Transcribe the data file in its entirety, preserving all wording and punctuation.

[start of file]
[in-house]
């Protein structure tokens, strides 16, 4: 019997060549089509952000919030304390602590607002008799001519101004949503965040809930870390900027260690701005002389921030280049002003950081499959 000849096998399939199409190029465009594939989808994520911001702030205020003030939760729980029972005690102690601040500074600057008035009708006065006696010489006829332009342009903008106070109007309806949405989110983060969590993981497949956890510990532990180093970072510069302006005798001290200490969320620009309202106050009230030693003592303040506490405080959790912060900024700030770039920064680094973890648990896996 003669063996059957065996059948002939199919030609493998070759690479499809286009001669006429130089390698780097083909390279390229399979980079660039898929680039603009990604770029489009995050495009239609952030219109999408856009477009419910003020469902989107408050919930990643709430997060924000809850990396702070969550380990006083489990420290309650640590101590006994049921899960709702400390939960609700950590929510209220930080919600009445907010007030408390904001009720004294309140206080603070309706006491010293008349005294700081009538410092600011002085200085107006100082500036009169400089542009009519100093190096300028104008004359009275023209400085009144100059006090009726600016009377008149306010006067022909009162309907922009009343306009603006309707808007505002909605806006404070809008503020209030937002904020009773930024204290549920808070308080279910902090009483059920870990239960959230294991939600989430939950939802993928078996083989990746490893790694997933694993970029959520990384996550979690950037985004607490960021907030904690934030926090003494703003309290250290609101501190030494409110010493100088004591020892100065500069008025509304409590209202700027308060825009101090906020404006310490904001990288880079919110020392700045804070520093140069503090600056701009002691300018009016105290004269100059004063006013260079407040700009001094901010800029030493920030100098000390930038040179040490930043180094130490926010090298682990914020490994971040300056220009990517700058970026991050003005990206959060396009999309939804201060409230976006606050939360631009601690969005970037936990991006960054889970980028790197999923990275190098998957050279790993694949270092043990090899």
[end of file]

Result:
[in-house]
């Protein structure tokens, strides 16, 4: 019997060549089509952000919030304390602590607002008799001519101004949503965040809930870390900027260690701005002389921030280049002003950081499959 000849096998399939199409190029465009594939989808994520911001702030205020003030939760729980029972005690102690601040500074600057008035009708006065006696010489006829332009342009903008106070109007309806949405989110983060969590993981497949956890510990532990180093970072510069302006005798001290200490969320620009309202106050009230030693003592303040506490405080959790912060900024700030770039920064680094973890648990896996 003669063996059957065996059948002939199919030609493998070759690479499809286009001669006429130089390698780097083909390279390229399979980079660039898929680039603009990604770029489009995050495009239609952030219109999408856009477009419910003020469902989107408050919930990643709430997060924000809850990396702070969550380990006083489990420290309650640590101590006994049921899960709702400390939960609700950590929510209220930080919600009445907010007030408390904001009720004294309140206080603070309706006491010293008349005294700081009538410092600011002085200085107006100082500036009169400089542009009519100093190096300028104008004359009275023209400085009144100059006090009726600016009377008149306010006067022909009162309907922009009343306009603006309707808007505002909605806006404070809008503020209030937002904020009773930024204290549920808070308080279910902090009483059920870990239960959230294991939600989430939950939802993928078996083989990746490893790694997933694993970029959520990384996550979690950037985004607490960021907030904690934030926090003494703003309290250290609101501190030494409110010493100088004591020892100065500069008025509304409590209202700027308060825009101090906020404006310490904001990288880079919110020392700045804070520093140069503090600056701009002691300018009016105290004269100059004063006013260079407040700009001094901010800029030493920030100098000390930038040179040490930043180094130490926010090298682990914020490994971040300056220009990517700058970026991050003005990206959060396009999309939804201060409230976006606050939360631009601690969005970037936990991006960054889970980028790197999923990275190098998957050279790993694949270092043990090899």